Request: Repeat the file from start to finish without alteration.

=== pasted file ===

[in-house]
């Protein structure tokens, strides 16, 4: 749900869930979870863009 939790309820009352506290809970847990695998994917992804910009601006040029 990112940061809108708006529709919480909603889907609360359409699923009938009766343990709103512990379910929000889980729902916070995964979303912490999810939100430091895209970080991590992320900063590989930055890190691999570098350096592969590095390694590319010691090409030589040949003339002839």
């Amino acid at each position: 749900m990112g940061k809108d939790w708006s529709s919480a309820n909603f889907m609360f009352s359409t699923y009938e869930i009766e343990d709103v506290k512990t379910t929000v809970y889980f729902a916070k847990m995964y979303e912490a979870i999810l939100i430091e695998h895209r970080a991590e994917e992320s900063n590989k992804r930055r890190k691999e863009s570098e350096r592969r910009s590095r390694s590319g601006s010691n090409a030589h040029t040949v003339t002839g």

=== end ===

[in-house]
């Protein structure tokens, strides 16, 4: 749900869930979870863009 939790309820009352506290809970847990695998994917992804910009601006040029 990112940061809108708006529709919480909603889907609360359409699923009938009766343990709103512990379910929000889980729902916070995964979303912490999810939100430091895209970080991590992320900063590989930055890190691999570098350096592969590095390694590319010691090409030589040949003339002839």
């Amino acid at each position: 749900m990112g940061k809108d939790w708006s529709s919480a309820n909603f889907m609360f009352s359409t699923y009938e869930i009766e343990d709103v506290k512990t379910t929000v809970y889980f729902a916070k847990m995964y979303e912490a979870i999810l939100i430091e695998h895209r970080a991590e994917e992320s900063n590989k992804r930055r890190k691999e863009s570098e350096r592969r910009s590095r390694s590319g601006s010691n090409a030589h040029t040949v003339t002839g």